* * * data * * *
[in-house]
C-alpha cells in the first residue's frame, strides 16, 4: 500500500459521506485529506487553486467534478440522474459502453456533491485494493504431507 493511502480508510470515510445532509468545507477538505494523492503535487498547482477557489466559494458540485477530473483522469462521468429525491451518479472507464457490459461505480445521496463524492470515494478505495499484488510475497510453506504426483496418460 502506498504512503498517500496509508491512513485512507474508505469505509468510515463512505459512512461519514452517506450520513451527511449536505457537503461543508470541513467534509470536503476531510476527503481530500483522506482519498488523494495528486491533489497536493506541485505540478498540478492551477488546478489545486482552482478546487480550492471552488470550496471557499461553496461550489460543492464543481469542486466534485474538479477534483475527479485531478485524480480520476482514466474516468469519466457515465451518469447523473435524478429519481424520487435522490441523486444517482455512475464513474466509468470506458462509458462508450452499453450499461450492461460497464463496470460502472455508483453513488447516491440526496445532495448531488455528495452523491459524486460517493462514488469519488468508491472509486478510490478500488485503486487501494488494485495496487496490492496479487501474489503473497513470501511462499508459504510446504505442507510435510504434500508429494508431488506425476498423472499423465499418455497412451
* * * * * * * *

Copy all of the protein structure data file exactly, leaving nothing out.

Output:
[in-house]
C-alpha cells in the first residue's frame, strides 16, 4: 500500500459521506485529506487553486467534478440522474459502453456533491485494493504431507 493511502480508510470515510445532509468545507477538505494523492503535487498547482477557489466559494458540485477530473483522469462521468429525491451518479472507464457490459461505480445521496463524492470515494478505495499484488510475497510453506504426483496418460 502506498504512503498517500496509508491512513485512507474508505469505509468510515463512505459512512461519514452517506450520513451527511449536505457537503461543508470541513467534509470536503476531510476527503481530500483522506482519498488523494495528486491533489497536493506541485505540478498540478492551477488546478489545486482552482478546487480550492471552488470550496471557499461553496461550489460543492464543481469542486466534485474538479477534483475527479485531478485524480480520476482514466474516468469519466457515465451518469447523473435524478429519481424520487435522490441523486444517482455512475464513474466509468470506458462509458462508450452499453450499461450492461460497464463496470460502472455508483453513488447516491440526496445532495448531488455528495452523491459524486460517493462514488469519488468508491472509486478510490478500488485503486487501494488494485495496487496490492496479487501474489503473497513470501511462499508459504510446504505442507510435510504434500508429494508431488506425476498423472499423465499418455497412451